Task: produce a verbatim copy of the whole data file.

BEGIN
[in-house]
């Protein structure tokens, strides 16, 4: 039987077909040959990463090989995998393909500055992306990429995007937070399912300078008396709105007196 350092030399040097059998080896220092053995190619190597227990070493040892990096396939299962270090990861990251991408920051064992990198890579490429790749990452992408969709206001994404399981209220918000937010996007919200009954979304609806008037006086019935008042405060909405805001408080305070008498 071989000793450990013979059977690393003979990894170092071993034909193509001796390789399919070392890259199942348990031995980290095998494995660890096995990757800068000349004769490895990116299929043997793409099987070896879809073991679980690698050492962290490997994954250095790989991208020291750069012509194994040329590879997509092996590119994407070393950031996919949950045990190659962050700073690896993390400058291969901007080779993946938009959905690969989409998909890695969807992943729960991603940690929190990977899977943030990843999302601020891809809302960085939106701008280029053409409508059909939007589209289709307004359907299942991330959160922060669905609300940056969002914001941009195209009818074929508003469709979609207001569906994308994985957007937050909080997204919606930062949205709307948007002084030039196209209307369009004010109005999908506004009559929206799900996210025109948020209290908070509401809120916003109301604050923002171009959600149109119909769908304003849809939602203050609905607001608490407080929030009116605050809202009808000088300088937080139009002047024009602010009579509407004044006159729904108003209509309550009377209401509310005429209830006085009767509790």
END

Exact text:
[in-house]
């Protein structure tokens, strides 16, 4: 039987077909040959990463090989995998393909500055992306990429995007937070399912300078008396709105007196 350092030399040097059998080896220092053995190619190597227990070493040892990096396939299962270090990861990251991408920051064992990198890579490429790749990452992408969709206001994404399981209220918000937010996007919200009954979304609806008037006086019935008042405060909405805001408080305070008498 071989000793450990013979059977690393003979990894170092071993034909193509001796390789399919070392890259199942348990031995980290095998494995660890096995990757800068000349004769490895990116299929043997793409099987070896879809073991679980690698050492962290490997994954250095790989991208020291750069012509194994040329590879997509092996590119994407070393950031996919949950045990190659962050700073690896993390400058291969901007080779993946938009959905690969989409998909890695969807992943729960991603940690929190990977899977943030990843999302601020891809809302960085939106701008280029053409409508059909939007589209289709307004359907299942991330959160922060669905609300940056969002914001941009195209009818074929508003469709979609207001569906994308994985957007937050909080997204919606930062949205709307948007002084030039196209209307369009004010109005999908506004009559929206799900996210025109948020209290908070509401809120916003109301604050923002171009959600149109119909769908304003849809939602203050609905607001608490407080929030009116605050809202009808000088300088937080139009002047024009602010009579509407004044006159729904108003209509309550009377209401509310005429209830006085009767509790």